Jun 11, 2023

All Hoppers Are Not Created Equal

Joe Marinelli, president, Solids Handling Technologies Inc. | May 10, 2021

There are many types of hoppers that can be used to handle your materials. Some think that conical hoppers are the only way to handle a material. We will discuss several different geometries that are available. A given bulk solids may flow in a funnel flow pattern (some material moves, most remains stagnant) or a mass flow pattern (all material moves whenever any is withdrawn). The selection of an appropriate flow pattern is largely driven by a powders’ flow properties as well as the requirements of a given application.

The hopper provides a convergence to deliver material to an outlet. The choice and style of convergence is not always intuitive. The selection process can vary for a given material; however, the following provides a brief survey of the more common hopper styles and their interaction with material flow.

By far the most common hopper style, the conical hopper converges equally in all directions to a centrally located outlet. This style of hopper can have significant cost savings as it allows for a simpler fabrication of a structurally stout hopper. For powders where funnel flow is suitable the hopper angle can be shallow allowing for reduced height.

For those powders where mass flow may be desired or those products with significant cohesion a conical hopper can be troublesome. Materials are more prone to bridge and arch in a cone and as well cones require steeper angles to achieve mass flow.

Also referred to as square hoppers, this style of hopper converges from a rectangle to a square cross section. This style of bin provides a simple construction of four flat surfaces coming together. From a flow perspective, the pyramidal bin is akin to the conical hopper as material converges in both directions. For those materials suited to funnel flow this hopper style can work quite well and allows for reduced height. The junction between side and end walls can create challenges if material clean-off is desired. The two plates form a shallower valley angle, which in additional to being less steep also serves as a pinch point for buildup.

For materials where mass flow may be desired the pyramidal hopper not only shares the challenges of conical hoppers (i.e. materials can bridge more easily over the outlet), but also require that the valleys be sloped at the conical hopper mass flow angle, and in many cases the valley angle may also need to be rounded.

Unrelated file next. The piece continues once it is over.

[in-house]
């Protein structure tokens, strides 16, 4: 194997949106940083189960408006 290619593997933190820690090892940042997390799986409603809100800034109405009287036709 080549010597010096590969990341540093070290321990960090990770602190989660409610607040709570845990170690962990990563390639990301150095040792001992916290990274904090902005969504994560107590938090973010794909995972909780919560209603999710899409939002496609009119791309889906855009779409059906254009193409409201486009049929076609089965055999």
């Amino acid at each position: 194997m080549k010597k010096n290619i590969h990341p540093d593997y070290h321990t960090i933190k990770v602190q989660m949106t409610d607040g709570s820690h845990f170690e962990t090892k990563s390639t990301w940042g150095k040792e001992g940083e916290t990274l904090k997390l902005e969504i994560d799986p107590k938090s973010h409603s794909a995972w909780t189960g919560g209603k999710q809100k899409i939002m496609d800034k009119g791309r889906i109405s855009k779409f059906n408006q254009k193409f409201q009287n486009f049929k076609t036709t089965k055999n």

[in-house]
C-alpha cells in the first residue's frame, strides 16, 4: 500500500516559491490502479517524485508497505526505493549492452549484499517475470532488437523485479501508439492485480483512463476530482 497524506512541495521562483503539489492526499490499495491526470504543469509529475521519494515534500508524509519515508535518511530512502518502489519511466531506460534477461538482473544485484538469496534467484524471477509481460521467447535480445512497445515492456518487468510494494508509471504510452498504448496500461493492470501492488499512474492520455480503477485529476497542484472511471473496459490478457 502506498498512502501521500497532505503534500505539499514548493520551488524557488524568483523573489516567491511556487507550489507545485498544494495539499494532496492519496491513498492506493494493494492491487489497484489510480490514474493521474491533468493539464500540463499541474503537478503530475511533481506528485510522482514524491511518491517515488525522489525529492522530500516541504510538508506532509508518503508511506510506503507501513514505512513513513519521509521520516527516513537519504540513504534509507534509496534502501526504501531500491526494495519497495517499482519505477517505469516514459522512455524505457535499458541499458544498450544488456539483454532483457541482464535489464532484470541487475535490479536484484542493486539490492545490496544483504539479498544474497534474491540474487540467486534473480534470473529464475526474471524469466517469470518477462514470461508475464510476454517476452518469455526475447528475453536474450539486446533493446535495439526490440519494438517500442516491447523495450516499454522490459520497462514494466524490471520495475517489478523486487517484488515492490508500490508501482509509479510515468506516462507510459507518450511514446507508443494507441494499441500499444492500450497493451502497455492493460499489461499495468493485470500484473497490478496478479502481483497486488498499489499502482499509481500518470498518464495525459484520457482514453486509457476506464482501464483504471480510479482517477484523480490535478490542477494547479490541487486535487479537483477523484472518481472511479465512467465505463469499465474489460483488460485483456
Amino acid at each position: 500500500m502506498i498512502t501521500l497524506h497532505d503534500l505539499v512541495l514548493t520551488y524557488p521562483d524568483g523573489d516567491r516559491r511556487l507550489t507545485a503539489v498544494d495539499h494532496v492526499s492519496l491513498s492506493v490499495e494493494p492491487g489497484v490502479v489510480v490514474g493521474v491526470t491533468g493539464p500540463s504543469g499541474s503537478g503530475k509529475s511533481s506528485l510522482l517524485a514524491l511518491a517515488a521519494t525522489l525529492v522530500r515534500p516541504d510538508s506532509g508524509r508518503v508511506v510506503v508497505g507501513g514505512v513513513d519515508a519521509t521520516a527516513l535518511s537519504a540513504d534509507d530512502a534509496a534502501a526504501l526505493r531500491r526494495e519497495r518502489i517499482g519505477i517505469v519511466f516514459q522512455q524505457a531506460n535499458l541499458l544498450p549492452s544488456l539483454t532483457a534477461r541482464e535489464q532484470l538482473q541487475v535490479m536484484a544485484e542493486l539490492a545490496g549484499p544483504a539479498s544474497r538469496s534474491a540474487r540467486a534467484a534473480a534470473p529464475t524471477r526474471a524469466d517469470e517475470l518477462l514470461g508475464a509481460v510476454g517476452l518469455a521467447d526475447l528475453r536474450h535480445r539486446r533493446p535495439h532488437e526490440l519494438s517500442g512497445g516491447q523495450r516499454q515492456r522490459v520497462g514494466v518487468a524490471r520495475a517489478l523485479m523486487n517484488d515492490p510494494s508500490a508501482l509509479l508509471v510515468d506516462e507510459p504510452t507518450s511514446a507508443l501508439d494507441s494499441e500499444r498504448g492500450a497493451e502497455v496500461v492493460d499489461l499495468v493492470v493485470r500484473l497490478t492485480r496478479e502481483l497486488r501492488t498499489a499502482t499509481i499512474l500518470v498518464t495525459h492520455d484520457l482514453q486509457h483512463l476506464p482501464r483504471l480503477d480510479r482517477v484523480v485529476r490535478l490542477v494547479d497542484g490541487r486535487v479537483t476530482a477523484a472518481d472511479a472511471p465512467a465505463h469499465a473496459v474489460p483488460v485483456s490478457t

The wedge style of hopper takes on a variety of configurations and is observed in traditional straight end-wall wedge hoppers, transition hoppers, and chisel hoppers. The unifying thread between these hopper styles is the material is converging almost solely in one axis to a long-slotted outlet whose length is typically three times the width.

The first challenge of this hopper style is finding a feeding device capable of feeding over the length of the slot. As such both belt feeders and screw feeders frequently find a symbiosis with wedge hoppers.

The wedge hopper offers distinct flow benefits in that cohesive solids are less prone to arch over the outlet. As well in funnel flow, a larger flow channel can often be achieved to diminish the likelihood of the formation of a stable rathole. In mass flow a wedge style hopper also allows for a less steep hopper angle to achieve flow along the hopper walls. This style of hopper typically comes at the expense of added fabrication complexity and cost.

These are the three most common styles of hoppers but are not the only available options. Other hopper styles include flat bottom bins and asymmetric bins, as well as variants on the three described here with an additional number of outlets (such as pant leg hoppers). As well, material flow in a given hopper can be altered using various inserts placed inside of an existing hopper.

This is just a brief discussion on hoppers. The choice of one hopper style over another is best decided by understanding the needs of each application. As well, these hopper styles and their design are dependent on each given material’s flow properties.

Joe Marinelli is president, Solids Handling Technologies. For more information, visit

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